Trudy Ederle (left), the first woman to swim the English Channel, with her sister.
The daughter of German immigrants, Trudy was born in New York City in 1905. She trained at the Women’s Swimming Association along with future Olympians Ethelda Bleibtrey, Helen Wainwright, Aileen Riggin, and Eleanor Holm, as well as future movie star Esther Williams. It was at the Women’s Swimming Association that the American crawl was developed, the stroke Trudy would eventually use to swim the English Channel.
At the 1924 Summer Olympics in Paris, Trudy won a gold medal as a part of the US 400 m freestyle relay team and bronze medals for the 100 m and 400 m freestyle races.
Trudy first attempted to swim the English Channel in 1925, but she was disqualified when her coach, mistakenly thinking she was in peril, had her pulled from the water. Although failing to swim the Channel was far more common than succeeding, when Trudy attempted the swim again, a London newspaper ran a front page editorial arguing that her failed attempt a year earlier proved that women were athletically inferior to men.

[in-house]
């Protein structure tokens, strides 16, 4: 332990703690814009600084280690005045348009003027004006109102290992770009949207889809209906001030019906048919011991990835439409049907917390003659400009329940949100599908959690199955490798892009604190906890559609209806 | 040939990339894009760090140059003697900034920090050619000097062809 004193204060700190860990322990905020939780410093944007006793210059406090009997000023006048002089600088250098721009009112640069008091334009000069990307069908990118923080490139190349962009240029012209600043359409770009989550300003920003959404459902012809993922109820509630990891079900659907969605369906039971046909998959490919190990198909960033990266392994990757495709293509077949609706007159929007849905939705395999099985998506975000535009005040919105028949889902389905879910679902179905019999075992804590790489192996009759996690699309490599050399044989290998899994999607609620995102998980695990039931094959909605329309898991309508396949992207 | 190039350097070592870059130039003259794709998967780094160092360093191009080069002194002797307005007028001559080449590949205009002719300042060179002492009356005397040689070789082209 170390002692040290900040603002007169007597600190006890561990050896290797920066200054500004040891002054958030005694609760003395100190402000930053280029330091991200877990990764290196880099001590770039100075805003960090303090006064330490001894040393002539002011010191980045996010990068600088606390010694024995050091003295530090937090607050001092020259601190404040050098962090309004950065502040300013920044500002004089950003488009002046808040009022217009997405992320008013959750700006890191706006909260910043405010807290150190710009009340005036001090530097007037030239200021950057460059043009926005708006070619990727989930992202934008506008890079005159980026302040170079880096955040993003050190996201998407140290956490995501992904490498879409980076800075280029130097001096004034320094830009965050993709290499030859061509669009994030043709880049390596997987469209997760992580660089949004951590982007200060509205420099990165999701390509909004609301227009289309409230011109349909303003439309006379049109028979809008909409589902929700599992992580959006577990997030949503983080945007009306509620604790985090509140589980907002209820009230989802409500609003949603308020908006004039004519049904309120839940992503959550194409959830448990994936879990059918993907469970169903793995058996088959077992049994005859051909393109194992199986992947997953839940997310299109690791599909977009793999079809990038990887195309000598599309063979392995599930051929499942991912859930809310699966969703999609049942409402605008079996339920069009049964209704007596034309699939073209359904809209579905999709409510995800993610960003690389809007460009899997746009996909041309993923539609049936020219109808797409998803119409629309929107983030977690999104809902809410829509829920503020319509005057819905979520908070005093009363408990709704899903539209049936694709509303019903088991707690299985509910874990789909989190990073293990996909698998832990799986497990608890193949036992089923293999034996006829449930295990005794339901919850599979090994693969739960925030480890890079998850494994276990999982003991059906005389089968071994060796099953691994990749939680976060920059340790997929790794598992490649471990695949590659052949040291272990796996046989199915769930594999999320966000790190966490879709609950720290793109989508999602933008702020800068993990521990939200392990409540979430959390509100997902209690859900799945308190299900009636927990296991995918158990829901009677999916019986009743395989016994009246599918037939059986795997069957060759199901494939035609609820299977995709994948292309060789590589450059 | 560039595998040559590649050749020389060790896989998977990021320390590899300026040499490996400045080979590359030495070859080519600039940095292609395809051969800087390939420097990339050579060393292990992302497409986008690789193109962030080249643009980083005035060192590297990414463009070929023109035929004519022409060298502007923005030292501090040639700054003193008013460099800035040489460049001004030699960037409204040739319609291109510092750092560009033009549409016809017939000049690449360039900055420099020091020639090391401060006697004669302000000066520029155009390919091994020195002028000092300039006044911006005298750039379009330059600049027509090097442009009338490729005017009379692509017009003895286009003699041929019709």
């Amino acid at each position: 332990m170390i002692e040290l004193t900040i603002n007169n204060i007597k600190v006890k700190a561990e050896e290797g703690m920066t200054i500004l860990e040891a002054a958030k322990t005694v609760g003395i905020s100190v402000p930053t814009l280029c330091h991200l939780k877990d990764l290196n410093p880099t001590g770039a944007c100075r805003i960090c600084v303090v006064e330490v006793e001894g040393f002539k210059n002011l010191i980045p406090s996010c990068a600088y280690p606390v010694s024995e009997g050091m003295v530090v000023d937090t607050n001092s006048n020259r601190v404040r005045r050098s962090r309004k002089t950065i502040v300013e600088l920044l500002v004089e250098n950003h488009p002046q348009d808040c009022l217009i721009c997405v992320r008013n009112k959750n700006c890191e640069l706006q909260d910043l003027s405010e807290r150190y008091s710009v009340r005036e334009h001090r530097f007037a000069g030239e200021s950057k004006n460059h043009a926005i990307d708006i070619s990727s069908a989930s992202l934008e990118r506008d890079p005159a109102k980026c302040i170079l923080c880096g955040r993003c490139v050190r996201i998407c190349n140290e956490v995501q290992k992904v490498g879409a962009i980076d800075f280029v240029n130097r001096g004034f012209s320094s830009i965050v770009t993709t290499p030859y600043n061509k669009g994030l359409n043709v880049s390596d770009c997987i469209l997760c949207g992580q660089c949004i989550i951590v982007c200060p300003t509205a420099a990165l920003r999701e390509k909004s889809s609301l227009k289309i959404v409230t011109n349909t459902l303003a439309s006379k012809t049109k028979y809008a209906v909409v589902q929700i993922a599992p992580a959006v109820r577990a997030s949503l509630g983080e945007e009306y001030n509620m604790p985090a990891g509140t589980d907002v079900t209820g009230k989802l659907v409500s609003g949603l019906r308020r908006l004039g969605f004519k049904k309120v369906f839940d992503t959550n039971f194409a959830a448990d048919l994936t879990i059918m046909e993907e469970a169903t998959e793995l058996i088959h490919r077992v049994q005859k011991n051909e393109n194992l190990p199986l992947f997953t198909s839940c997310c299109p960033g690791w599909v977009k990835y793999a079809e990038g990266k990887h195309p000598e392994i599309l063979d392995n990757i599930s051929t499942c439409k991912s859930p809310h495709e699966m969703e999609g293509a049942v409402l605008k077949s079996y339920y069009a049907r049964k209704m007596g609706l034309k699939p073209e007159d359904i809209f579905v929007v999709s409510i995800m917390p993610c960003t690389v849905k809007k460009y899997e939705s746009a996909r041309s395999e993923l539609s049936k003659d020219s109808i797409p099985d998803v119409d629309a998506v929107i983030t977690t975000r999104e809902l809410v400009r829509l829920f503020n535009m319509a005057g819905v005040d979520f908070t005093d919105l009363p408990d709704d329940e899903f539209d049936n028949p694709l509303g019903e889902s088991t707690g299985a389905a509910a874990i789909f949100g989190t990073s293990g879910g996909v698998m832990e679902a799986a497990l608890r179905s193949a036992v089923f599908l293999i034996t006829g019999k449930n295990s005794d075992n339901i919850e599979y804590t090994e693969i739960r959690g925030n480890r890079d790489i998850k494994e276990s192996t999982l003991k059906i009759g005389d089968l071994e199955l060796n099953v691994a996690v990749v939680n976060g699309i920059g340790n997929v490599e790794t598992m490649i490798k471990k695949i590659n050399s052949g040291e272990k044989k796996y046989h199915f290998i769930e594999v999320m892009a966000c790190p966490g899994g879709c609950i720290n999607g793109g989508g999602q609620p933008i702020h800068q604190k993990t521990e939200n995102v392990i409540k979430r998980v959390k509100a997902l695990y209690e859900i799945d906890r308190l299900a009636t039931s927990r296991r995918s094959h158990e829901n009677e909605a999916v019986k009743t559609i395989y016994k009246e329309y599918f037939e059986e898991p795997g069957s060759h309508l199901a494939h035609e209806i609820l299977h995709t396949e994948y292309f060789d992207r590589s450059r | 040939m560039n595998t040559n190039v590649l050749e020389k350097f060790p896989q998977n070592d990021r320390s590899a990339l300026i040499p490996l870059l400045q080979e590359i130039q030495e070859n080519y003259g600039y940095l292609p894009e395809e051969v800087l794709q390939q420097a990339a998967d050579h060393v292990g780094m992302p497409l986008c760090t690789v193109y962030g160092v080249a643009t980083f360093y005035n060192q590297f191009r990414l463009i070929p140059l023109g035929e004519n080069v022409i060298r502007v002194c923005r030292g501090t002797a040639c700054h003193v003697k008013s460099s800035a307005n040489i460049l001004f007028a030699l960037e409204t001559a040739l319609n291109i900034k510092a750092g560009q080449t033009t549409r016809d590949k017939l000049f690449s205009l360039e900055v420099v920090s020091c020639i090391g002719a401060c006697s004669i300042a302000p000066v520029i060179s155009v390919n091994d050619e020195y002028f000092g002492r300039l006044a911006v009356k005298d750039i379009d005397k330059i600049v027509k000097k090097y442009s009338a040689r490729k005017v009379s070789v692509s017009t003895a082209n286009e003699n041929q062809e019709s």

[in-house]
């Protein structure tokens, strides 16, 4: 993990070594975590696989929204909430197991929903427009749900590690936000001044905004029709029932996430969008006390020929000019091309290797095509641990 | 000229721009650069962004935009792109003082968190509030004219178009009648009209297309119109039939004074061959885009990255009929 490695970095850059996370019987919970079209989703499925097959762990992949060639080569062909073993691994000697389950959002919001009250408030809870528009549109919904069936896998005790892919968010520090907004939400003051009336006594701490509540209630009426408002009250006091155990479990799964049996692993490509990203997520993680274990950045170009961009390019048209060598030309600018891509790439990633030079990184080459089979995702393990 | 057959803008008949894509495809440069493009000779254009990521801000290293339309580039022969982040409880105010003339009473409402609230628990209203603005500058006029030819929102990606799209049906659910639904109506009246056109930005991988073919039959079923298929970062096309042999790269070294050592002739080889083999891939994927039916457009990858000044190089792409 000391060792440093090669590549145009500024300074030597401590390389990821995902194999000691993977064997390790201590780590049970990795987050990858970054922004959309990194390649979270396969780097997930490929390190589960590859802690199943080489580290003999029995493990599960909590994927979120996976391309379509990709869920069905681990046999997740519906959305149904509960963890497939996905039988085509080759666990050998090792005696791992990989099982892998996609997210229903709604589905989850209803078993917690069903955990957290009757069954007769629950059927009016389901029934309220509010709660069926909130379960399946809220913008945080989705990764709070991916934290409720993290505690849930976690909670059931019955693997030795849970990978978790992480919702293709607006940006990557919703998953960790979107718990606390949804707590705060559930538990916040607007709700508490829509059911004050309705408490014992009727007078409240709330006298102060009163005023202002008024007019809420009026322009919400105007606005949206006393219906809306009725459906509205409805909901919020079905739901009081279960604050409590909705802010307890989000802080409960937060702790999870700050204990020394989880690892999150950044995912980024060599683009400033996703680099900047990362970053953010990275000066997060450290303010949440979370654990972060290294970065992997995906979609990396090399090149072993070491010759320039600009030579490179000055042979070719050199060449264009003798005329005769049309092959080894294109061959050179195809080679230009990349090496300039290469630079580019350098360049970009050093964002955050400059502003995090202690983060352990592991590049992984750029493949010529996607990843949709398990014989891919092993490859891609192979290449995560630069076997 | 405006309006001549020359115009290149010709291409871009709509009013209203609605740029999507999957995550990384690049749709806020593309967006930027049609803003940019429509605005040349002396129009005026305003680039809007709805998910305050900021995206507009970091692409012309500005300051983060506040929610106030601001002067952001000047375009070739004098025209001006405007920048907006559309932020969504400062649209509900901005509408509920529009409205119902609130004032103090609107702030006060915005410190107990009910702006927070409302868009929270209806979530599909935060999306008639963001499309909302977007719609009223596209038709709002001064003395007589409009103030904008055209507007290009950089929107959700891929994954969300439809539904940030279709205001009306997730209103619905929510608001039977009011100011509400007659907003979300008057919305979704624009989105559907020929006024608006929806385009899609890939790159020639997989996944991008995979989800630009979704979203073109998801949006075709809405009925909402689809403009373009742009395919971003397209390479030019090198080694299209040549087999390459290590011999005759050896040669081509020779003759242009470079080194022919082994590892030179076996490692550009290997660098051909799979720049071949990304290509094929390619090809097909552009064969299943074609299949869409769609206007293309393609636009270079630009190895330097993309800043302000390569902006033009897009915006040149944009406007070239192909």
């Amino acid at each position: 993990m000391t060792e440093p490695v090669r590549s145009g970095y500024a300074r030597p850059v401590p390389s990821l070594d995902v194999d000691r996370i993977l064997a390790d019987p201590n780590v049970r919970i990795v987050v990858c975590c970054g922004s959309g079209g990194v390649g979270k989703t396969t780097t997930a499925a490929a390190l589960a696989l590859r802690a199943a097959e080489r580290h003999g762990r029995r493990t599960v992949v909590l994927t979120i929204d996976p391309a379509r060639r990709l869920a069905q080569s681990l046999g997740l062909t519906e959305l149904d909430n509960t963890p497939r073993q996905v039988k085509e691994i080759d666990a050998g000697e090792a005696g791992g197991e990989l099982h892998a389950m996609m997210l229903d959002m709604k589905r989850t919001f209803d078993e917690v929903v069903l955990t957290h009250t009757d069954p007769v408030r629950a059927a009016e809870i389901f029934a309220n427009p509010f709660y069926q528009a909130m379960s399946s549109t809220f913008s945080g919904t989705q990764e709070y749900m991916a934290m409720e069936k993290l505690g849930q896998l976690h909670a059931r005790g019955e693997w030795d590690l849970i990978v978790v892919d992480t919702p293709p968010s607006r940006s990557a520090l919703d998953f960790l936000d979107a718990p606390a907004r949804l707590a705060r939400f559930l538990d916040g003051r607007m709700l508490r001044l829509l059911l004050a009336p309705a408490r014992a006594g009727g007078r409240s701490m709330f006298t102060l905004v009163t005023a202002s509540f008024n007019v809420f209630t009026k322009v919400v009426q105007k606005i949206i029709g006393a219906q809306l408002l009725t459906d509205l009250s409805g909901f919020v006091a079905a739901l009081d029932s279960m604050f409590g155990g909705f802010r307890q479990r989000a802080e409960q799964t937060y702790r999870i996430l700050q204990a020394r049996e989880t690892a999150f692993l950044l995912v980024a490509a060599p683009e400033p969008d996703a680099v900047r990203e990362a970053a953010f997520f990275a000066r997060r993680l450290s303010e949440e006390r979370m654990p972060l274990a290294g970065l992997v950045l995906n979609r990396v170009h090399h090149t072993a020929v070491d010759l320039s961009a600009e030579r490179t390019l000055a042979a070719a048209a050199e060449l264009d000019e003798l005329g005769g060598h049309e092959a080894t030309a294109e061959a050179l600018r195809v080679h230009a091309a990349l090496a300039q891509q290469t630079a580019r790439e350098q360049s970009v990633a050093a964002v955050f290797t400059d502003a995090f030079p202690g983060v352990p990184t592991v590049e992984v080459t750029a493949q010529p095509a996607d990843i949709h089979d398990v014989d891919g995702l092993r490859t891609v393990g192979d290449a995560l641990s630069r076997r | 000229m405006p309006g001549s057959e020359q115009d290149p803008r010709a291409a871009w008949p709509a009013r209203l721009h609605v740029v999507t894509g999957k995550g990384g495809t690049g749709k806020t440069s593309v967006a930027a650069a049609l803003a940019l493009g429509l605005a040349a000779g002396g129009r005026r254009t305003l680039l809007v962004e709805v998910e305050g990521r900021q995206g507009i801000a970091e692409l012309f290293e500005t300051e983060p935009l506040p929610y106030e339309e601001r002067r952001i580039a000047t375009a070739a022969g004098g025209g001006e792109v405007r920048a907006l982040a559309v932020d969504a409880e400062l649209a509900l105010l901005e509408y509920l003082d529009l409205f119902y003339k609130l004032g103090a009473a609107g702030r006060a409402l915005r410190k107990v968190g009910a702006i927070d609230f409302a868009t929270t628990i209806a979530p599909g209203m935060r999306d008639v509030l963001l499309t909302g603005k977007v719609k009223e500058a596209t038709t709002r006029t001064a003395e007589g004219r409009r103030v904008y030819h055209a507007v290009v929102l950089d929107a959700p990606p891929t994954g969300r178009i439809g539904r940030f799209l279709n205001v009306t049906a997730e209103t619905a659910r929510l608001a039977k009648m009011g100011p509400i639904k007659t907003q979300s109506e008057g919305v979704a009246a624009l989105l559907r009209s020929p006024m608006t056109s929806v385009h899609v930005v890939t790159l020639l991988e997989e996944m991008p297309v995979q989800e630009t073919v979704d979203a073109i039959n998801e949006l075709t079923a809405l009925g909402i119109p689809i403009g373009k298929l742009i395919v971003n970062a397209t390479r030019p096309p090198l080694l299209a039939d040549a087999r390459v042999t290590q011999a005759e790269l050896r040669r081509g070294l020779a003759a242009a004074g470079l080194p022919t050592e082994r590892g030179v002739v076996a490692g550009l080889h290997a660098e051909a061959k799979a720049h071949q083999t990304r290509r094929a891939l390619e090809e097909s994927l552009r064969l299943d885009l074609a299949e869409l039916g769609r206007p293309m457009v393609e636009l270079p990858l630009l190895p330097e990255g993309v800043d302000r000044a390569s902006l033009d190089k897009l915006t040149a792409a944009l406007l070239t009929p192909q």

Despite the opinions of sexist critics, Trudy’s second swim was successful and she became the first woman to swim the English Channel in 1926. At that point, five men had completed the swim. The fastest time belonged to Enrique Tiraboschi, who swam the Channel in 16 hours and 33 minutes. Trudy beat his time, swimming the Channel in 14 hours 39 minutes,
Hearing impaired since a bout of measles as a child, Trudy was almost completely deaf by age 40. In her later years, she taught swimming to deaf children. Trudy passed away in 2003 at the age of 97.
Three recent books have been published about Trudy Ederle and the competition to be the first woman to swim the English Channel: America’s Girl, The Great Swim, and Young Woman and the Sea.